Segway R.I.P.

Segway Was Overhyped and Destined to Fail. Current Owner Ninebot Announced It Is Ceasing Production.

The Segway personal transporter was introduced just as the dotcom frenzy was topping out. At a time when hype was flowing like Bud Lite at a Super Bowl, the Segway was the most hyped product in the history of hype. Steve Jobs said it would be bigger than the personal computer. Others predicted that cities would be redesigned to accommodate it. Yes, serious people seriously said that cities would be changed to fit Segway. Otherwise smart people failed to note that Segway was twice as wide as a bicycle and wouldn't fit comfortably on either sidewalks or roads. They failed to note that it cost as much as a used car but had limited range and didn't have heat, ac, trunk or protection from rain and snow.

Segway was a brilliant product with fantastic innovations that are incorporated in many other products today. But it's also a lesson of what happens when an inventor has unlimited resources. Dean Kamon is one of the most successful inventors of our time. He was able to spend $100 million developing and commercializing the Segway without justifying his expenditure to anyone. Blinded by the amazing technologies he and his team were developing, he failed to consider and acknowledge commercial realities and argued, as many inventors do (as I have too many times) that Segway was different, that the rules didn't apply. In the end, like gravity, the market didn't care what he and others thought.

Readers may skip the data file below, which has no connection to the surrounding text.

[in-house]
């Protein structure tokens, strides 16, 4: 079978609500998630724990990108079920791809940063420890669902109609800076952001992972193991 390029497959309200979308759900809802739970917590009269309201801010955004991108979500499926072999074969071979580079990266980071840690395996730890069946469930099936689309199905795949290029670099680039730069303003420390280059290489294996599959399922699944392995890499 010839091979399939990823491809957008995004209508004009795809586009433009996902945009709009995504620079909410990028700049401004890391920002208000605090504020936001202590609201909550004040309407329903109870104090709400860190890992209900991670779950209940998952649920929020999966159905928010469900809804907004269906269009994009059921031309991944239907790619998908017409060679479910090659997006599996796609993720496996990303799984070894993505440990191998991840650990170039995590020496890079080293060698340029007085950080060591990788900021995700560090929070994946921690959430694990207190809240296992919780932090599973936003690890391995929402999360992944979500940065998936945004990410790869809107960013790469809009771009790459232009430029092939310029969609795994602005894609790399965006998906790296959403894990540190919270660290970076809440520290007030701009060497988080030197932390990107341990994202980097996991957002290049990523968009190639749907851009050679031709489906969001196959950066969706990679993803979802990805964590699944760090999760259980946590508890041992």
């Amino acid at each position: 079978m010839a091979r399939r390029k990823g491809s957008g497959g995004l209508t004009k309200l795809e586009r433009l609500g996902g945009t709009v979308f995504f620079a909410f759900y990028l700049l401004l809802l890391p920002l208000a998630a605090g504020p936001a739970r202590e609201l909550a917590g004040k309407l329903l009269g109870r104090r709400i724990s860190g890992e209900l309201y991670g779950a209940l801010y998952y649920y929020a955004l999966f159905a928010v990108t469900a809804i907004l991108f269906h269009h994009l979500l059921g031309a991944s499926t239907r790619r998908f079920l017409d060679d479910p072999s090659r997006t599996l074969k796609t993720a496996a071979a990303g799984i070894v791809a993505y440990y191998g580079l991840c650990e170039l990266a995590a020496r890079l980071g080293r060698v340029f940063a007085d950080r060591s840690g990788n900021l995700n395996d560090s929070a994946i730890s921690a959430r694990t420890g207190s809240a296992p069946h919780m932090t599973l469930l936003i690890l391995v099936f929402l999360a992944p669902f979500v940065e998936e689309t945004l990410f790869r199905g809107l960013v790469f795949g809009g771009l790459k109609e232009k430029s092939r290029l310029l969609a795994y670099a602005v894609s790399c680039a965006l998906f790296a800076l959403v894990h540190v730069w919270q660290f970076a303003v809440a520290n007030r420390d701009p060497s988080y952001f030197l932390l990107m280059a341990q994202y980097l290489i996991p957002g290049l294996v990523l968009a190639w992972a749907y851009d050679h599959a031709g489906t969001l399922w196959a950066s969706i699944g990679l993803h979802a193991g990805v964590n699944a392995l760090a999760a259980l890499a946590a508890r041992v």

Invention City uses the Segway as a benchmark in the Brutally Honest Review. As part of the review we do an analysis with our Inventicator and generate a numerical score that indicates a likelihood of success. To help inventors understand the meaning of their invention's score we reference Segway:

"By way of comparison, the Segway® scooter scores with poor odds (ICQ=35). Segway was the most hyped invention of the past twenty years - some people said it'd be even bigger than the Internet, that cities would be redesigned to accommodate it - but even after all of the hype and nearly two decades of effort it has failed to achieve real commercial success."

Now we'll have to change that to the more definitive: "... it failed to achieve commercial success and is no longer in production."

I respect what Dean Kamon did in creating the Segway and truly appreciate the lesson it provides to all innovators.

Read more about the end of Segway at Fast Company.

- Mike

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